Easter Makes a Difference

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April 5, 2015. Easter changes everything between us and God. Pastor Penny preaches this Easter morning on Jesus’ promise to be with us to the end of the world, and the forgiveness he died to give to everyone as a free gift.


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We begin this morning in the name of the Father and of the Son and of the Holy Spirit. Amen.


I have to wonder if some of us here this morning aren’t feeling a little like the women did on the way to the tomb. They had just watched their friend and leader be killed, and their world had shaken. And they were very hopeless. And I think maybe, when I think over the year that we’ve had since last Easter, maybe some of us feel our world has shaken a little too. There was Ferguson, and then maybe people say the effect of Ferguson it seems renewed violence, renewed animosity between the races, between people and the police, and then somehow renewed animosity between the political parties. And then we hear about militants and violence all over the world, especially toward Christians, and we may feel our world has been shaken a little. And then adding to the hopelessness is the fact that we realize that part of the problem is with us, that we find it very hard to listen to people whose ideas are not like ours, that we are afraid of differences. We stick to stereotypes. In our fear we lose our way.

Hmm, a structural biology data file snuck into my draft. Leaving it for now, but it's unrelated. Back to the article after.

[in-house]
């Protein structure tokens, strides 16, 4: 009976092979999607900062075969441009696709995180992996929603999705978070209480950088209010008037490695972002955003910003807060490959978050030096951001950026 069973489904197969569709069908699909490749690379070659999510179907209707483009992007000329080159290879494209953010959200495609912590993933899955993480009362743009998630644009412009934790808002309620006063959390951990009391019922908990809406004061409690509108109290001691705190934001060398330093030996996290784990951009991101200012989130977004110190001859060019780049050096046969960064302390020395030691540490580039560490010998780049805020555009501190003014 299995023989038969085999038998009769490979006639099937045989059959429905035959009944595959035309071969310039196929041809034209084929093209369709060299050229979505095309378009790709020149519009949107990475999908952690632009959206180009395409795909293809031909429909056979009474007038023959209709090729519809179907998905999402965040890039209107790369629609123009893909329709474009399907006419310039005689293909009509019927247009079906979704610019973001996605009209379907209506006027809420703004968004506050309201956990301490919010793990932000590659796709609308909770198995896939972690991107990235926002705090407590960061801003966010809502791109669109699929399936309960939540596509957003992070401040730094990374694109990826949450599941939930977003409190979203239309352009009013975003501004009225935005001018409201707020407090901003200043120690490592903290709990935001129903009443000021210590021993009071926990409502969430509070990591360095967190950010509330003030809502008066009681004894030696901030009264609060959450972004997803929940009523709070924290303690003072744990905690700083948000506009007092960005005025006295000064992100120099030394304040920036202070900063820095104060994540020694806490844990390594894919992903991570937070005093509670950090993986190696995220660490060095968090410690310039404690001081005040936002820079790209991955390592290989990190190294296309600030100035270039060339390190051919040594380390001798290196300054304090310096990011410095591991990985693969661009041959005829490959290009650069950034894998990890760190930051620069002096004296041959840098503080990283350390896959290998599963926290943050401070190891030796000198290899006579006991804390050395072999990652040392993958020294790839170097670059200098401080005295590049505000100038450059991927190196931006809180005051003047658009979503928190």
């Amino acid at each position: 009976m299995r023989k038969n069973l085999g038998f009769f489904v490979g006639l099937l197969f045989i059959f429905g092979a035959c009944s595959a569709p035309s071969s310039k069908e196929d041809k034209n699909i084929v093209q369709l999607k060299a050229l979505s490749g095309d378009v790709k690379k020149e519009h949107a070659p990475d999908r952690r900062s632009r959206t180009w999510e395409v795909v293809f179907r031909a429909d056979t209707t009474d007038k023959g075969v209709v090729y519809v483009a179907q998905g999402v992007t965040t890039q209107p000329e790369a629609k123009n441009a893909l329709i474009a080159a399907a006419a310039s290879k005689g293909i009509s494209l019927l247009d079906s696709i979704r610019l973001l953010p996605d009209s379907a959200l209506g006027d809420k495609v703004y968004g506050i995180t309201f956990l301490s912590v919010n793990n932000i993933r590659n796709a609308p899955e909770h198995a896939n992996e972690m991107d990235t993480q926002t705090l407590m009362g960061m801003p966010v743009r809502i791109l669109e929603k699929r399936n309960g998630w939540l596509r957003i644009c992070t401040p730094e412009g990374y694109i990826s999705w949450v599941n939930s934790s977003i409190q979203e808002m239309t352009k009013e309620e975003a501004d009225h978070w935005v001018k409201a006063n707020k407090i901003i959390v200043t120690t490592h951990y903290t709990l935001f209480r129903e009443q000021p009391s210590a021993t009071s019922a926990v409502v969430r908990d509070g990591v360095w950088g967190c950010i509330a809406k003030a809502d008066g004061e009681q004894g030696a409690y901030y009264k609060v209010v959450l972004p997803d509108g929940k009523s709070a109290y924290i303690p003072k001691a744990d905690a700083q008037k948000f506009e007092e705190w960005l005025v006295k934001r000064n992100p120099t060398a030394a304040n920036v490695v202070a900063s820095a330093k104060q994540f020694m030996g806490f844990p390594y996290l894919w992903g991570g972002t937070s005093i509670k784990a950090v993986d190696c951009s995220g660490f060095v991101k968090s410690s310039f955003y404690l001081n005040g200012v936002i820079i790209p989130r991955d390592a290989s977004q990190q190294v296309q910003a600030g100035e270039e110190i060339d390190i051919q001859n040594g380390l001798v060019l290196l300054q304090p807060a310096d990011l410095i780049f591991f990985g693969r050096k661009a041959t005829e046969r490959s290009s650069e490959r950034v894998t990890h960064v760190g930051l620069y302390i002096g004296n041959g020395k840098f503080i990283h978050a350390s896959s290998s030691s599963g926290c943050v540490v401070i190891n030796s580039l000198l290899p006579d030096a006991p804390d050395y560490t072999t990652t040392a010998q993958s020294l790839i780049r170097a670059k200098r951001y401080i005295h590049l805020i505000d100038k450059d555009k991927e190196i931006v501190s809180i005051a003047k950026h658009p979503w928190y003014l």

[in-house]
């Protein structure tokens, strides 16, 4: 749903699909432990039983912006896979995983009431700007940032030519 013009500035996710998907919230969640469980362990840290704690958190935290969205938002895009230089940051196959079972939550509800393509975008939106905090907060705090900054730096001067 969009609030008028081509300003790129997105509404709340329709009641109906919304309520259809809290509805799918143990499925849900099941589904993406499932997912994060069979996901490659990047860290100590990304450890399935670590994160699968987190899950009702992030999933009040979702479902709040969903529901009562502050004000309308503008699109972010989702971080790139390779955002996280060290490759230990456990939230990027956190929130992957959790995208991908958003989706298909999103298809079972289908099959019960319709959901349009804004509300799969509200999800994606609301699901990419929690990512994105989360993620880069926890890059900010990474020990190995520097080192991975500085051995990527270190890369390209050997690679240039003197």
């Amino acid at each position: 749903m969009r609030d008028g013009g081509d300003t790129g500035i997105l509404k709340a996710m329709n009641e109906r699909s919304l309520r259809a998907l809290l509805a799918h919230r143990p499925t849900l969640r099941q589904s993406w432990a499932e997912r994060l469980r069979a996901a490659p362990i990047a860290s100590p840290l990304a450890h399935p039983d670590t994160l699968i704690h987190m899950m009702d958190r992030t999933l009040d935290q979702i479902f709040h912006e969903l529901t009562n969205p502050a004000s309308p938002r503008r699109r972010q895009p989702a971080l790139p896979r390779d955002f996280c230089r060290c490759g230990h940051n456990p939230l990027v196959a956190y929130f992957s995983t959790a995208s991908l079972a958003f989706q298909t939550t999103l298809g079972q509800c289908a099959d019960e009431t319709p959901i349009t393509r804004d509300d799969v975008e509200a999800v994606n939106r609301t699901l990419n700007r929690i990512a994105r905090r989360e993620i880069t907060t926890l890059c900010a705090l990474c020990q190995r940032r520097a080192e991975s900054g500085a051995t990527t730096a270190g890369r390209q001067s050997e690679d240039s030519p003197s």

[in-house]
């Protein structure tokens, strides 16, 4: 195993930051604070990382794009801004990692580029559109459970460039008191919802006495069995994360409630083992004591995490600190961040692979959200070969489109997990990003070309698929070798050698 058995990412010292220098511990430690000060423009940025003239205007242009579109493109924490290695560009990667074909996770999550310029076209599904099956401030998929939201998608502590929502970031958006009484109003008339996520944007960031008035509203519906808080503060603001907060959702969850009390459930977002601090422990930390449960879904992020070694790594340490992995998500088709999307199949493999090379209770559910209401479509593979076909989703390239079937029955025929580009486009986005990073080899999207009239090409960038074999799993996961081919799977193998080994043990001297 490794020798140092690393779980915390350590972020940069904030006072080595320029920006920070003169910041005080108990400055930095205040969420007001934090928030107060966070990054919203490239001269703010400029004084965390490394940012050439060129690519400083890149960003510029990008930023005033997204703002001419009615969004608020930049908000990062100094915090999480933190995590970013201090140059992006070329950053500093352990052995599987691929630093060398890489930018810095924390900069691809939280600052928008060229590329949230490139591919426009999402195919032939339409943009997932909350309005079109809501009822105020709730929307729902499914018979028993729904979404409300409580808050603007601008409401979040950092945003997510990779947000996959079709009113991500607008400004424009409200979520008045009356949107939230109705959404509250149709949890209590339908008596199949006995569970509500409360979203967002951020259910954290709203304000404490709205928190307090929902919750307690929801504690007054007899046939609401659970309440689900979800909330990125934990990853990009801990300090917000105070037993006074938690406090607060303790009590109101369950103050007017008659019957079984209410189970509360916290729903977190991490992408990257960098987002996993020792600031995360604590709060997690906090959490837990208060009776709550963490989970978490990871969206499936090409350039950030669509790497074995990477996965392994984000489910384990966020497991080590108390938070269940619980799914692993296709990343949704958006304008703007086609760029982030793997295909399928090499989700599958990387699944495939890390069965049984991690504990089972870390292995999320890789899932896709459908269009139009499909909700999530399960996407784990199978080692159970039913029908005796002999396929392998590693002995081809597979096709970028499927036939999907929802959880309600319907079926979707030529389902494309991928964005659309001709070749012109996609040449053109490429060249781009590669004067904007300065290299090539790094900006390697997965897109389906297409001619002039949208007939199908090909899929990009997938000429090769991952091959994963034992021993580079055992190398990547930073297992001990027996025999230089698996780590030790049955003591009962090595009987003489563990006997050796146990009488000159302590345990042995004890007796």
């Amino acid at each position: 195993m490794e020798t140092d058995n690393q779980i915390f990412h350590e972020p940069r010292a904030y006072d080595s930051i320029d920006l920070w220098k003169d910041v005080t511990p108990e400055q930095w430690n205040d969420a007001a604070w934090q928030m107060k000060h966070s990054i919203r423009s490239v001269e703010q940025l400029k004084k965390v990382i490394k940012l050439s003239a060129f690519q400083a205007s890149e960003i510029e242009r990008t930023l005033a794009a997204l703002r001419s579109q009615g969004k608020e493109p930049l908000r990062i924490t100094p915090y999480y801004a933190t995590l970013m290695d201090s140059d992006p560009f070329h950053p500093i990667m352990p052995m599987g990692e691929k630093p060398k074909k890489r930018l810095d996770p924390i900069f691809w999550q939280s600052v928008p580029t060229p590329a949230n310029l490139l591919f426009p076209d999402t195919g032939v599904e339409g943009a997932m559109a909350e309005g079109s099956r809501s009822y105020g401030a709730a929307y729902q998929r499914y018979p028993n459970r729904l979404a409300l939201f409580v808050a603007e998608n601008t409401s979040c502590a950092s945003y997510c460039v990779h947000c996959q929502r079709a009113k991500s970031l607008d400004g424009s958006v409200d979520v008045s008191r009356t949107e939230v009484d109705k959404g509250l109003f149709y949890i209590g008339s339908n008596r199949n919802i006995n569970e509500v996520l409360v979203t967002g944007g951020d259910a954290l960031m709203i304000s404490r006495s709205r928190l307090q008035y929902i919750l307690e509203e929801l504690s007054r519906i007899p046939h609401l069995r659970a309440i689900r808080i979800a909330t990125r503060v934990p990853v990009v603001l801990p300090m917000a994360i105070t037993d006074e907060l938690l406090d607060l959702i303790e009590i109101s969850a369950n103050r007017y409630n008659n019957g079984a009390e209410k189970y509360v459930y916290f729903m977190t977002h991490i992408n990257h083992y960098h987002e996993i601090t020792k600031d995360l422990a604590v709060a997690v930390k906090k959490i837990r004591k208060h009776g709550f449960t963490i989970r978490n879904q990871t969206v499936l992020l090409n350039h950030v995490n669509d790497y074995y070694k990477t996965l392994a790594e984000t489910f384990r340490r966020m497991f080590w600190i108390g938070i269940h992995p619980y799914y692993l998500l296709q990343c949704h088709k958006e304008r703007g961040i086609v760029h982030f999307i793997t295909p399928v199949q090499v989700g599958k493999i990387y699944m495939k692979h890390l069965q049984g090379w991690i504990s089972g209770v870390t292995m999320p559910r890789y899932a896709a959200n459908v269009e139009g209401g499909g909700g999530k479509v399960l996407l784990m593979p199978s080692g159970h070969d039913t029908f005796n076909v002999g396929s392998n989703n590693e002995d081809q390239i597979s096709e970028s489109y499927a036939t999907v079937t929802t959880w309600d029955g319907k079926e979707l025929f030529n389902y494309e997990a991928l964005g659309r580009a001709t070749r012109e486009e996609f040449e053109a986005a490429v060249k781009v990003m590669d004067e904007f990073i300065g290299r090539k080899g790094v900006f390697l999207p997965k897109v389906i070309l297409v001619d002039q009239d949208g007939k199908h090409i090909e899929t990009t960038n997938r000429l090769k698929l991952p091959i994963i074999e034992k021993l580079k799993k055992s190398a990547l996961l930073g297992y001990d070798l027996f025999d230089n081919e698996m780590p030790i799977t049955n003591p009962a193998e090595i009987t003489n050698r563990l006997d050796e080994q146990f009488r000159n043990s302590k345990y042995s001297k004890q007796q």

But we’re here this morning. We’re here faithfully, dutifully — just as the women faithfully, dutifully went to anoint the body. We’re here. But maybe we’re wondering can Easter really change anything? Well, the women soon discovered that Good Friday and Easter changed everything. It changed their lives. It changed the world. And in truth, it does change our lives. On Good Friday, they watched their good friend die. And they knew that he was going through physical pain, but did they know what was really happening on that cross? He was also going through the pain of forgiveness. Now, I think we all know the pain of forgiveness. It’s very hard to let it go when someone has hurt you. You just feel like there should be some sort of revenge, or at least some sort of tearful apology. But to forgive, to just let it go, is painful. I always feel bad in the movie “Frozen” where the character Elsa sings “Let It Go,” because precisely at that moment she isn’t able to let it go. People have hurt her, and for things that were out of her control. And she’s angry and she doesn’t know what to do. So she sings the song, but it really doesn’t help. She hasn’t let it go because it’s so painful.